There is only one performance of Holiday Wishes, usually at 9:30 pm, and it is a must see. A sizeable portion of the crowds depart following the fireworks which make the final two hours of the party even more manageable.
Free. Food. Yeah, now we’ve got your attention. Okay, okay, free is a stretch considering the amount you pay to enter the party, but still, complimentary cocoa and cookies is a good thing. At stations throughout the Magic Kingdom, Cast Members hand out snicker doodles, chocolate chip cookies, hot chocolate, and apple juice to any guest who wants them.
If anyone has a particular food allergy, Guest Services at City Hall has allergy-free options.
As if you didn’t have enough to keep you busy at the Christmas party, many of the popular attractions remain open during the event. Since the party is a limited-ticket event, lines for the rides are at a minimum. Although it is hard to recommend using valuable party time to ride an attraction that is open every day, if there is something you have been itching to get on the party may be a good time.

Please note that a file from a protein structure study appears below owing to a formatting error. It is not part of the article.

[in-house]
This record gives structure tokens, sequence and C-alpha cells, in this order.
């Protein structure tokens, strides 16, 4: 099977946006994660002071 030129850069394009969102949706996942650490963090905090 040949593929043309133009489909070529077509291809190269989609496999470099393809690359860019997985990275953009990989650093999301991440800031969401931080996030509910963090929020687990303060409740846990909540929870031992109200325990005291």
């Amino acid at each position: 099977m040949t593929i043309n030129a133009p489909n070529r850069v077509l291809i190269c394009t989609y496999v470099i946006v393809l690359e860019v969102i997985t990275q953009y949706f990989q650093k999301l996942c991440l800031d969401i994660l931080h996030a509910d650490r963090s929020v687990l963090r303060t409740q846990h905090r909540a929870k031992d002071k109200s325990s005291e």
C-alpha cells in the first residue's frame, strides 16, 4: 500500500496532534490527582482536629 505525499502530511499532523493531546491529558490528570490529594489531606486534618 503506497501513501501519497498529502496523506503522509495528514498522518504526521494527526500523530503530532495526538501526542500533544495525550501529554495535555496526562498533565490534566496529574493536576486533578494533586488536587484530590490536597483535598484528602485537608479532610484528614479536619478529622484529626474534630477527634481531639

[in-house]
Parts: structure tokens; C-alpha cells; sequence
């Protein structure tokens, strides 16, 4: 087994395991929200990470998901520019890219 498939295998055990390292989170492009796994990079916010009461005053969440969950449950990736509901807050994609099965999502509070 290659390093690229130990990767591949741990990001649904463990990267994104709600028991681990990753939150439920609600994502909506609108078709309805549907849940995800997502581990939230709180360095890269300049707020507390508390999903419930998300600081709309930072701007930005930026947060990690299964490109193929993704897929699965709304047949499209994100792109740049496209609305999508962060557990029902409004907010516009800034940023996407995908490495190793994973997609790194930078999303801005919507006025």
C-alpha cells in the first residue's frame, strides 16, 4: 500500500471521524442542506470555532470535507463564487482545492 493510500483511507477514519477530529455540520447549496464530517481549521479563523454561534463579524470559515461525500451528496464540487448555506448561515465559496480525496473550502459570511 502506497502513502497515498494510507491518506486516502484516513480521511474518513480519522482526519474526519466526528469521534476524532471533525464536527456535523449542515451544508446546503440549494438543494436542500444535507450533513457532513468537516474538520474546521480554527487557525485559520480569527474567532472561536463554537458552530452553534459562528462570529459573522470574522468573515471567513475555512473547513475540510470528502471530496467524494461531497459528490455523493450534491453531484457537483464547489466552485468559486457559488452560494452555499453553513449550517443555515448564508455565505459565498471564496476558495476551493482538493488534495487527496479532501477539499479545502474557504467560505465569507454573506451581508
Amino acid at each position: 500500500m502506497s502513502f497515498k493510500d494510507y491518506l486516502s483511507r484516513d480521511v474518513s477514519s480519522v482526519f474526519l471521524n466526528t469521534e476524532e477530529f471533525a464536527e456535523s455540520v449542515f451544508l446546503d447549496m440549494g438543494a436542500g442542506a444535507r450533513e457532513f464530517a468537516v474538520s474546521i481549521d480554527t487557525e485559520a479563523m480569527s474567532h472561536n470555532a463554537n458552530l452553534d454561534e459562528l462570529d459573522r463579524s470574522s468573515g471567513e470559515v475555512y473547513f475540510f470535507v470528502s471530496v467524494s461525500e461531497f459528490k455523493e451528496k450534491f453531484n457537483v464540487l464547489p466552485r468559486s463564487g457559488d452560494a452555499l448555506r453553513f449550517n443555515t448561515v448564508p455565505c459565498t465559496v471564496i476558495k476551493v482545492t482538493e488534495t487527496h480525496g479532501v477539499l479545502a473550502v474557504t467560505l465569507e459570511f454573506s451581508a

Mickey’s Very Merry Christmas Party is an event with a limited amount of tickets. That means that the Magic Kingdom will never be as busy during a party as it will on a crowded day. That said, the nature of the party means that crowds will be concentrated around the events, especially the parade and fireworks. This may make it seem more crowded than it is.
If you have a choice of parties to attend, they are busier the closer Christmas gets. If you can attend one in early to mid-November you will find it less crowded than one in late December. Day of the week tends to matter as well, with Monday through Thursday evenings being less busy than the weekend events.
Last updated by Brian McNichols on March 7, 2015